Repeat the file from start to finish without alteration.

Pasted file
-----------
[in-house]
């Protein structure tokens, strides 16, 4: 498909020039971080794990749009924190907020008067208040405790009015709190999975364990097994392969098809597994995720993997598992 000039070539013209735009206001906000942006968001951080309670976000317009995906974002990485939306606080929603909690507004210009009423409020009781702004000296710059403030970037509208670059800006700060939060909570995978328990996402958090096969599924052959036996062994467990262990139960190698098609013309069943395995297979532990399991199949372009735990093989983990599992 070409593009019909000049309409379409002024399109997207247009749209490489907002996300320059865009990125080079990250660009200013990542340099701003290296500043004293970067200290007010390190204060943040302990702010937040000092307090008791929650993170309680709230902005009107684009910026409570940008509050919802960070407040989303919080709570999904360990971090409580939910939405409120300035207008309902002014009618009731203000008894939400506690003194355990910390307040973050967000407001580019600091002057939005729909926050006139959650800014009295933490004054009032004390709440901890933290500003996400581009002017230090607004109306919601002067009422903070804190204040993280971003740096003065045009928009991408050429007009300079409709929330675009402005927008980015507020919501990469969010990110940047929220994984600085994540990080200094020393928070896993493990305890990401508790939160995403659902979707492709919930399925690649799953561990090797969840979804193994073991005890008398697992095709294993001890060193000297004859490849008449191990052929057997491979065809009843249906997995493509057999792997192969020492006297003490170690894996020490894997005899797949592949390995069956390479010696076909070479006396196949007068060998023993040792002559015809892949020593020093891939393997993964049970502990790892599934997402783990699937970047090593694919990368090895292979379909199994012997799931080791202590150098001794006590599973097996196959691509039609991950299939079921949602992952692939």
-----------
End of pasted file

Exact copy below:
[in-house]
């Protein structure tokens, strides 16, 4: 498909020039971080794990749009924190907020008067208040405790009015709190999975364990097994392969098809597994995720993997598992 000039070539013209735009206001906000942006968001951080309670976000317009995906974002990485939306606080929603909690507004210009009423409020009781702004000296710059403030970037509208670059800006700060939060909570995978328990996402958090096969599924052959036996062994467990262990139960190698098609013309069943395995297979532990399991199949372009735990093989983990599992 070409593009019909000049309409379409002024399109997207247009749209490489907002996300320059865009990125080079990250660009200013990542340099701003290296500043004293970067200290007010390190204060943040302990702010937040000092307090008791929650993170309680709230902005009107684009910026409570940008509050919802960070407040989303919080709570999904360990971090409580939910939405409120300035207008309902002014009618009731203000008894939400506690003194355990910390307040973050967000407001580019600091002057939005729909926050006139959650800014009295933490004054009032004390709440901890933290500003996400581009002017230090607004109306919601002067009422903070804190204040993280971003740096003065045009928009991408050429007009300079409709929330675009402005927008980015507020919501990469969010990110940047929220994984600085994540990080200094020393928070896993493990305890990401508790939160995403659902979707492709919930399925690649799953561990090797969840979804193994073991005890008398697992095709294993001890060193000297004859490849008449191990052929057997491979065809009843249906997995493509057999792997192969020492006297003490170690894996020490894997005899797949592949390995069956390479010696076909070479006396196949007068060998023993040792002559015809892949020593020093891939393997993964049970502990790892599934997402783990699937970047090593694919990368090895292979379909199994012997799931080791202590150098001794006590599973097996196959691509039609991950299939079921949602992952692939």